They say there are two certains in life: death and taxes. Both seem to be faced with an almost equal dread. I don’t know of anyone — except maybe Warren Buffett — who was excited by the prospect of paying taxes. Let’s face it, part of the success of the Tea Party movement is their strong stance against taxation.

I have to say, I felt a little disappointed reading our Gospel today. Jesus had the perfect opportunity to forbid paying taxes… And he blew it!

Not really though, because what he said is far more meaningful, and frankly a brilliant move given the situation. So let’s get the context straight. As you well know, the Pharisees would do anything to trap Jesus… even enlisting the help of folks on the opposite side of the religious or political divide. We don’t know tons about the Herodians, but they were clearly a pro-Rome political group. Pharisees weren’t necessarily a policital party, but they were the experts in the religious law.

Now I want you to imagine a denarius. It was a silver coin with the face of Caesar engraved on it, and an inscription that said he was the son of “deified Augustus,” and on the back he is proclaimed the high priest. Got that image in your mind? If you were an orthodox Hebrew, you know what you might call that? A graven image. An idol.

There was a bit of controversy in Jesus’ day as to whether Jewish people could handle Roman money. So in the mind of th Pharisees, paying taxes could be called idolatry, and in the eyes of the Herodians not paying taxes would be criminal, or even rebellious.

It was a pretty good trap, I think. I’m sure I would have tried to avoid the topic if I were in Jesus’ sandals… Or done some sort of non-committal, politician answer. But Jesus never wastes an opportunity to teach, and he can’t be intimidated by anyone, so he faces down the Pharisees with a simple, direct statement, “Give to Caesar what is Caesar, and to God what is God’s.”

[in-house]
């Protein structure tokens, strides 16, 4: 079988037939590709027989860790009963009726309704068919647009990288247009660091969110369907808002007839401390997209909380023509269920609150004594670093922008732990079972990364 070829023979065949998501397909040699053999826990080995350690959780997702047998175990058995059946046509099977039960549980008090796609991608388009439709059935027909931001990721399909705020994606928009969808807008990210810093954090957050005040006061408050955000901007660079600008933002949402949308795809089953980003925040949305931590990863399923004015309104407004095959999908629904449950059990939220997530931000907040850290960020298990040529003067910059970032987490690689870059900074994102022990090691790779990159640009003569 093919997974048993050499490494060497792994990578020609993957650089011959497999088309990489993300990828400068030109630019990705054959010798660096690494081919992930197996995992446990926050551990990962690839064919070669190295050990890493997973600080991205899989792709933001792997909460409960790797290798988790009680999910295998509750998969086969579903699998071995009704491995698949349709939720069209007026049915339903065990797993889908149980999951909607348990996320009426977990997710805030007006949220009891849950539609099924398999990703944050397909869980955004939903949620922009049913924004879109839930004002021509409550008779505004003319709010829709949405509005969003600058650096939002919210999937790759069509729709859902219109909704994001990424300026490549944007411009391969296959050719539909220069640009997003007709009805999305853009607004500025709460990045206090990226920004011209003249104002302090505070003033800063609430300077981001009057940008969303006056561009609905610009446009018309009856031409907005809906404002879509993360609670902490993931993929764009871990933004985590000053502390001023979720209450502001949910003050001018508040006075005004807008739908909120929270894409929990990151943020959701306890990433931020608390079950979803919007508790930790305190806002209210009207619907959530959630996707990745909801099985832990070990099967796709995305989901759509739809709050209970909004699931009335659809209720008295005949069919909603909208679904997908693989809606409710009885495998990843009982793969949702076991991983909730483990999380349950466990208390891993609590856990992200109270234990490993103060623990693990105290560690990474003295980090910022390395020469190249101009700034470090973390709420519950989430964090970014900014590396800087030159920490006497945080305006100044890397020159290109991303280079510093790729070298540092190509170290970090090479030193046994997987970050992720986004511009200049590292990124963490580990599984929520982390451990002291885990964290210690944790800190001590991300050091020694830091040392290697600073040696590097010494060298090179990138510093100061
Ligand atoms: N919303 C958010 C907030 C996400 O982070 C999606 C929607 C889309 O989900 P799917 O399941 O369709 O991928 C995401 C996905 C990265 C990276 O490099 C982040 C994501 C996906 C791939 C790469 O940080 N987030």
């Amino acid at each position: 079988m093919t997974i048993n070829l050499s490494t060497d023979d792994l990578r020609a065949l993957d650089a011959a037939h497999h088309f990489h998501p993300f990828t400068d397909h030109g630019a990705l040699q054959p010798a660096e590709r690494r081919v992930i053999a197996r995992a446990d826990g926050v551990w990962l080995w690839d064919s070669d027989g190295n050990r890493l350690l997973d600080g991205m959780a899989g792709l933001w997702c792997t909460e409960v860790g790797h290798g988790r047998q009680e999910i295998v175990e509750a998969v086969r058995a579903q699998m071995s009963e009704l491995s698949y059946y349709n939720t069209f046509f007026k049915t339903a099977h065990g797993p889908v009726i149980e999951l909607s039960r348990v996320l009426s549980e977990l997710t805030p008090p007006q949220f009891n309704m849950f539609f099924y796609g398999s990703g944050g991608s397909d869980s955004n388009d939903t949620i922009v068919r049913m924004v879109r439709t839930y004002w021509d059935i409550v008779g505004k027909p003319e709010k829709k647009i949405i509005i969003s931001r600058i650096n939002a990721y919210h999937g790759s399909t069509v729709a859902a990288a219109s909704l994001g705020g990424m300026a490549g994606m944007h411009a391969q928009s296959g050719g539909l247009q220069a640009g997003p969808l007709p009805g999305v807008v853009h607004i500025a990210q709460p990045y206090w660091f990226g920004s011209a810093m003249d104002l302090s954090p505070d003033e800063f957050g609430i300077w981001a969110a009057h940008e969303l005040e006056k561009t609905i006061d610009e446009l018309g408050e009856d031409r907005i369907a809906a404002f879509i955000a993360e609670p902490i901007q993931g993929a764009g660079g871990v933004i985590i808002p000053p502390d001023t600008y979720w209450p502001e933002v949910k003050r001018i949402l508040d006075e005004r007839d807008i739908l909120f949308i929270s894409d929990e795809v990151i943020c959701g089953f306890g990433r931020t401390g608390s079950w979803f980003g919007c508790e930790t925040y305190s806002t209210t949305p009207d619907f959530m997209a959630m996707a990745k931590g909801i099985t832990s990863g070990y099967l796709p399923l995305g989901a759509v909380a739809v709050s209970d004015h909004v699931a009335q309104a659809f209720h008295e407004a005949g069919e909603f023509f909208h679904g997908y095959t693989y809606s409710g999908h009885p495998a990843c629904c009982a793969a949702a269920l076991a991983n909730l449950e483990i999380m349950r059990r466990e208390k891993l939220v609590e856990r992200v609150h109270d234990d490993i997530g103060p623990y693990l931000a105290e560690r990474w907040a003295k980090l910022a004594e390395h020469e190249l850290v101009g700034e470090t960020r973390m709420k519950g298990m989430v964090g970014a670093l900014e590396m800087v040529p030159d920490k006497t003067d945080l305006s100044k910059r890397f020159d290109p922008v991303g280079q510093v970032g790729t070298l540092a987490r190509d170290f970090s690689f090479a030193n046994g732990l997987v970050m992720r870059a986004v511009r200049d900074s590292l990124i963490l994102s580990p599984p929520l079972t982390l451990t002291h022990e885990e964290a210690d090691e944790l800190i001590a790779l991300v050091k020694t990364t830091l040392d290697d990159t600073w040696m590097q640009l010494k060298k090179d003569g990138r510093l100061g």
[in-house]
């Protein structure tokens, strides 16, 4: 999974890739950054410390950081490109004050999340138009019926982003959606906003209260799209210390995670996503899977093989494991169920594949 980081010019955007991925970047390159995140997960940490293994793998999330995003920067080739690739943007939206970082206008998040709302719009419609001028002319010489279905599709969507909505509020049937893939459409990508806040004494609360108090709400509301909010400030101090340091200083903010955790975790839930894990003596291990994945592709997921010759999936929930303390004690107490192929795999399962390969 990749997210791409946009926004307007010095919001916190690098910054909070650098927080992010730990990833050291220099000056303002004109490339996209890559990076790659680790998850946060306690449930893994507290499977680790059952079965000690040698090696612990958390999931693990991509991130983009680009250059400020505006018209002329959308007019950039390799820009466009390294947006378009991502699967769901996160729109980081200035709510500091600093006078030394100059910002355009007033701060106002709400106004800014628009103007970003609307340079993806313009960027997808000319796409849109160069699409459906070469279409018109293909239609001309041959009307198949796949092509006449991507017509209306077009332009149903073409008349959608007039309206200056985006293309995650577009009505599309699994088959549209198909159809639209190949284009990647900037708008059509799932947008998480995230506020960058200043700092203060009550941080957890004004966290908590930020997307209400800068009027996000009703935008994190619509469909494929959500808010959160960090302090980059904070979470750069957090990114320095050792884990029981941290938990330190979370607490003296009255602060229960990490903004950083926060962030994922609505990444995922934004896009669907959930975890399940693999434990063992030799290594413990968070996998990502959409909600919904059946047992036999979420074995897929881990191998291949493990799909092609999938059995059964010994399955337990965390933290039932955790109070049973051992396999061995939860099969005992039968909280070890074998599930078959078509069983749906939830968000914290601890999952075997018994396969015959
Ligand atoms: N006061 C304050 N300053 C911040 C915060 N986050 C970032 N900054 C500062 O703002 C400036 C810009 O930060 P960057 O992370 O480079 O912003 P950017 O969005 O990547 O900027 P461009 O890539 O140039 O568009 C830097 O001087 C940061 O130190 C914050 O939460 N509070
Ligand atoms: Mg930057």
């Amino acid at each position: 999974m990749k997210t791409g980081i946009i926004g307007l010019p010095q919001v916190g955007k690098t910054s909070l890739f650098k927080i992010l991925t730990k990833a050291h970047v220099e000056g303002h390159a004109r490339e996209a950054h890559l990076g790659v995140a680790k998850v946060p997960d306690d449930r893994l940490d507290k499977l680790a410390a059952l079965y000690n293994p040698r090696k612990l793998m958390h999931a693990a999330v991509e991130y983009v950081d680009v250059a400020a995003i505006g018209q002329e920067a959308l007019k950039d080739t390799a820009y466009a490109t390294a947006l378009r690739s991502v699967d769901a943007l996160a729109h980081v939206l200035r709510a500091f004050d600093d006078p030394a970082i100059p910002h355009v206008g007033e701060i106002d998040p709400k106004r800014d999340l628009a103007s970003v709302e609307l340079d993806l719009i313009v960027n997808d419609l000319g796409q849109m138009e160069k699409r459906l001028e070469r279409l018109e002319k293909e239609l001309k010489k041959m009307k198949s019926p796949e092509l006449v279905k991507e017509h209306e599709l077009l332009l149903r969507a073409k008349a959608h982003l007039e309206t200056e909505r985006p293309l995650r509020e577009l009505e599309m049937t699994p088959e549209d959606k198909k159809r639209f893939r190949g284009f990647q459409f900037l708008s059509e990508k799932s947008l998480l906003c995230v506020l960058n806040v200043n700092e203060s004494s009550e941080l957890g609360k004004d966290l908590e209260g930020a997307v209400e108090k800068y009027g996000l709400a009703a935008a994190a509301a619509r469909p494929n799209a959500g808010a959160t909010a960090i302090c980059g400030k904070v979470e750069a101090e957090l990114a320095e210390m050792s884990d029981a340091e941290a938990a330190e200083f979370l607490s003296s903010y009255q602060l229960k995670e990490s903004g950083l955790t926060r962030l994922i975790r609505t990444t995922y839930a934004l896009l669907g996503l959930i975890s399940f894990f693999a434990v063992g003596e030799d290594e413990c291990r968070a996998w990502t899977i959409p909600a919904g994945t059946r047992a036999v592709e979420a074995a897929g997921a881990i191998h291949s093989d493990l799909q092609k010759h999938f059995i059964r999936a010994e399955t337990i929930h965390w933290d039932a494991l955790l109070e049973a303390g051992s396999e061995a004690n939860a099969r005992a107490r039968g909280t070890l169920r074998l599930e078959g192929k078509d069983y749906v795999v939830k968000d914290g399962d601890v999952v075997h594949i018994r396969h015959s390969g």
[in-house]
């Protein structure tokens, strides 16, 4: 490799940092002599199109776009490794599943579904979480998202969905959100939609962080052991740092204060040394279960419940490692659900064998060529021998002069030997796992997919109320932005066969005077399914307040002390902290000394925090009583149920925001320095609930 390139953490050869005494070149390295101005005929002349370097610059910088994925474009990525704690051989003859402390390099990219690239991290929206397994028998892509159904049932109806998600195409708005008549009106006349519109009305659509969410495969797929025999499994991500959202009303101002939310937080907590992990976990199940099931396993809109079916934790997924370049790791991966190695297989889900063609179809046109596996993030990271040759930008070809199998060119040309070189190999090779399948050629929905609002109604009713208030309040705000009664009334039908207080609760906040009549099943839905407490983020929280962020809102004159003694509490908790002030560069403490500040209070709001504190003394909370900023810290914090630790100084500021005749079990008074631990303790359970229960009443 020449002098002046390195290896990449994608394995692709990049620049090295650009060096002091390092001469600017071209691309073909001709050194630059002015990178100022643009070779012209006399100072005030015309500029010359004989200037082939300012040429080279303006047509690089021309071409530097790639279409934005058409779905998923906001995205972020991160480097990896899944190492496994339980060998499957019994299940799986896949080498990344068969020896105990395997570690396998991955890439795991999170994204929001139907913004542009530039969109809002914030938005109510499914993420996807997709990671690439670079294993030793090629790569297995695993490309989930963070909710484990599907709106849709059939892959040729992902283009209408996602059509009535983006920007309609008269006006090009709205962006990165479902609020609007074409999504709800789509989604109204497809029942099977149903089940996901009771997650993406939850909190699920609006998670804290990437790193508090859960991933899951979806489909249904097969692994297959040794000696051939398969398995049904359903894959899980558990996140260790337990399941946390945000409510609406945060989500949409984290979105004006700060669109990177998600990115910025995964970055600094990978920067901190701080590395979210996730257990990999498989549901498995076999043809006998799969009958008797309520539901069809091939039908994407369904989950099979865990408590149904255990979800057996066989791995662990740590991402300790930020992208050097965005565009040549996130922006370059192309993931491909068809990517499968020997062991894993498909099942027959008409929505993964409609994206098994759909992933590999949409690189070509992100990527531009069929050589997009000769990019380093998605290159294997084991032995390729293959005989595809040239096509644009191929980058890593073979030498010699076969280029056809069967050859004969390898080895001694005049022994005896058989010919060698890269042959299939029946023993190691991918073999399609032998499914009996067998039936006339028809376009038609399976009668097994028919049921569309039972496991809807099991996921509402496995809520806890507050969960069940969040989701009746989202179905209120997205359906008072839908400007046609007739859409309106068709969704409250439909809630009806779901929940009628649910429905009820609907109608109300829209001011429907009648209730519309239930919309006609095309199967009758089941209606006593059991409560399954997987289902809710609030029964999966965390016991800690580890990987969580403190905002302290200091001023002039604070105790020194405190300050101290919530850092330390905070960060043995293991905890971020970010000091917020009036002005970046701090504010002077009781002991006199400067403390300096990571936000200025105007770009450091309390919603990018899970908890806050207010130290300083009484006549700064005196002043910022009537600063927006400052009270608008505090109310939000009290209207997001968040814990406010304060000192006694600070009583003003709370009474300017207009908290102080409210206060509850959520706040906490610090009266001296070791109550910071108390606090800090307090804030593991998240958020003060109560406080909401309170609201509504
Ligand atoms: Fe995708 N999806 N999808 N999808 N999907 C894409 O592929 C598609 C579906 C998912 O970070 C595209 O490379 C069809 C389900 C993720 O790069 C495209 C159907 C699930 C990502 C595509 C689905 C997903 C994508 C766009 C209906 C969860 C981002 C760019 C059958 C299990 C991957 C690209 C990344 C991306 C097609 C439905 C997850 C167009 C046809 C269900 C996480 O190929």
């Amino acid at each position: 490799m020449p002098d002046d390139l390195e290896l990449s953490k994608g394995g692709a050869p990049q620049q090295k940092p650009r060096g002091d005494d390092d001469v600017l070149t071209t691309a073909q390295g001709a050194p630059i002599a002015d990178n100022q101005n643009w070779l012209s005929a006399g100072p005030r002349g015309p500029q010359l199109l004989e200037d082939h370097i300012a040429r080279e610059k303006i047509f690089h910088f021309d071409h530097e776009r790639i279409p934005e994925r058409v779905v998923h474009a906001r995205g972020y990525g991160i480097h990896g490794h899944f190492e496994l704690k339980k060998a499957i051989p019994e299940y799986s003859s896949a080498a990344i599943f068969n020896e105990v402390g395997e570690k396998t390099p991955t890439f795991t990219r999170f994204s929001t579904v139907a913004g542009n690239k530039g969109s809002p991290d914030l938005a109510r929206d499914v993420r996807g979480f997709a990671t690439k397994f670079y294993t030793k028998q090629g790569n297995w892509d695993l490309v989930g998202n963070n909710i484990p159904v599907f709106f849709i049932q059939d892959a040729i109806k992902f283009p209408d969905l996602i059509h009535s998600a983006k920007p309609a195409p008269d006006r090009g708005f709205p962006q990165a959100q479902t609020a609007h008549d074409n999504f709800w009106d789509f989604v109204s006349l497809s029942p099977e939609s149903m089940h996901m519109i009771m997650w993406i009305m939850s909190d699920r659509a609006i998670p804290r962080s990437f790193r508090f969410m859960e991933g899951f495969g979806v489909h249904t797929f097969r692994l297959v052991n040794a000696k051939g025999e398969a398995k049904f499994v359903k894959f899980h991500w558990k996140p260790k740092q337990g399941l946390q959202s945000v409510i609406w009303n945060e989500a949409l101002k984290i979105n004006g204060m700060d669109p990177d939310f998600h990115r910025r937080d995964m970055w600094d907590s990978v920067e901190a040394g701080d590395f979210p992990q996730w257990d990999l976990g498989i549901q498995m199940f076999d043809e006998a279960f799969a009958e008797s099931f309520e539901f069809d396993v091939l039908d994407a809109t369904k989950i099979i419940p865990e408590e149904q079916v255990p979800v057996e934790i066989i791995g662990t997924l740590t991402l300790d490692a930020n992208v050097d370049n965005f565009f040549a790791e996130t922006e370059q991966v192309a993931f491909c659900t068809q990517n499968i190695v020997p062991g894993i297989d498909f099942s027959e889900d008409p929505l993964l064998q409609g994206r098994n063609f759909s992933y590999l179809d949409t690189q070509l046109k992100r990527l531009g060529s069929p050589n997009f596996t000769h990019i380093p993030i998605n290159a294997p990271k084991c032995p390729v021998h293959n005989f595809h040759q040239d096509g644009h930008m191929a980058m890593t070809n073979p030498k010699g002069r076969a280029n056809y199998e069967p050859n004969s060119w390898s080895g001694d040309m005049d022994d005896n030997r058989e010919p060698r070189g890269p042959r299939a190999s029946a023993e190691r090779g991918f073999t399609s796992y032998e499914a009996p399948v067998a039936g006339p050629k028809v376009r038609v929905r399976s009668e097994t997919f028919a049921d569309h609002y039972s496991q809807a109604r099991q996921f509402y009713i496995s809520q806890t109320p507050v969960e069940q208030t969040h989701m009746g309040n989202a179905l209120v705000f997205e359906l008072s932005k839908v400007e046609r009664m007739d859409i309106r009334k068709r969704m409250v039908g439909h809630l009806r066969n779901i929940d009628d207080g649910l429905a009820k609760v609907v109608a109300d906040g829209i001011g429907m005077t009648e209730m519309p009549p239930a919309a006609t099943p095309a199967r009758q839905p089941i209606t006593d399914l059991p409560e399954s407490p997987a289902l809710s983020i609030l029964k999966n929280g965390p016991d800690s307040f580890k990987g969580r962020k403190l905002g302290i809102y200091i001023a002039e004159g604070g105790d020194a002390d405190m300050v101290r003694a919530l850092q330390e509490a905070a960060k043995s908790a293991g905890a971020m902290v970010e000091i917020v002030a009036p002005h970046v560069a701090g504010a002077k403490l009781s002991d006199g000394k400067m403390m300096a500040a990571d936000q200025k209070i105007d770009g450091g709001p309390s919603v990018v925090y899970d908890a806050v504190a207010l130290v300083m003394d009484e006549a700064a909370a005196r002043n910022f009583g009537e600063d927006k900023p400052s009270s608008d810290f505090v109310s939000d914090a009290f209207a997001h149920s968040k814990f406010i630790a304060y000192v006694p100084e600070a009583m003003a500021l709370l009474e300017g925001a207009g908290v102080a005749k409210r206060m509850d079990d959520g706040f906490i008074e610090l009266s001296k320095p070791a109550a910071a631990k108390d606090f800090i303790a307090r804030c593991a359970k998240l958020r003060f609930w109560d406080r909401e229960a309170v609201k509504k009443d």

I’m pretty sure that means I have to pay my taxes. But is that all there is to learn from this passage? Definitely not. In fact, I think that a bigger question opens up: what does it mean to give to God what is His?

Well, as a starting place, let’s ask the question “What belongs to God?” If we confess that God is the maker of heaven and earth, and of all things visible and invisible… I think we have to admit that everything belongs to God. They are His stars. This is His earth. This is His church. We are His people, made by Him in a very specific way that makes us each unique. Everything blessing we enjoy comes from Him. It is all His.

But I can’t very well give God the universe, can I? Maybe I should just give all of the stuff I own to God. Maybe that’s what Jesus means… Pay my taxes, then give the rest of it to God. Then I’ll have nothing, and I won’t owe any money to Caesar, and I can just starve to death and go to heaven.

Whoa…. Back the train up. That isn’t the kind of life and/or death that Jesus is advocating. God gave us our lives and our stuff and this world, and we ought to take good care of it. The trick is that none of that stuff can become an idol.

See, God isn’t all that concerned with material gifts. If we give to Caesar (or Washington) what bears Caesar’s (or Washington’s) image, then perhaps we should give to God the thing that bears God’s image. God doesn’t want our stuff; He wants us. He wants us to love Him the way He loves us. Wants us to live like we’re His children. He wants us.

But it isn’t that cut and dry, is it? Because, I don’t know about you all, but I can get awful wrapped up in my stuff. Money can do some really great things, but it can be a huge source of anxiety, or on the flip side it can offer a false sense of security. Whether you have too much of it, or too little, money will often occupy way too much of our attention.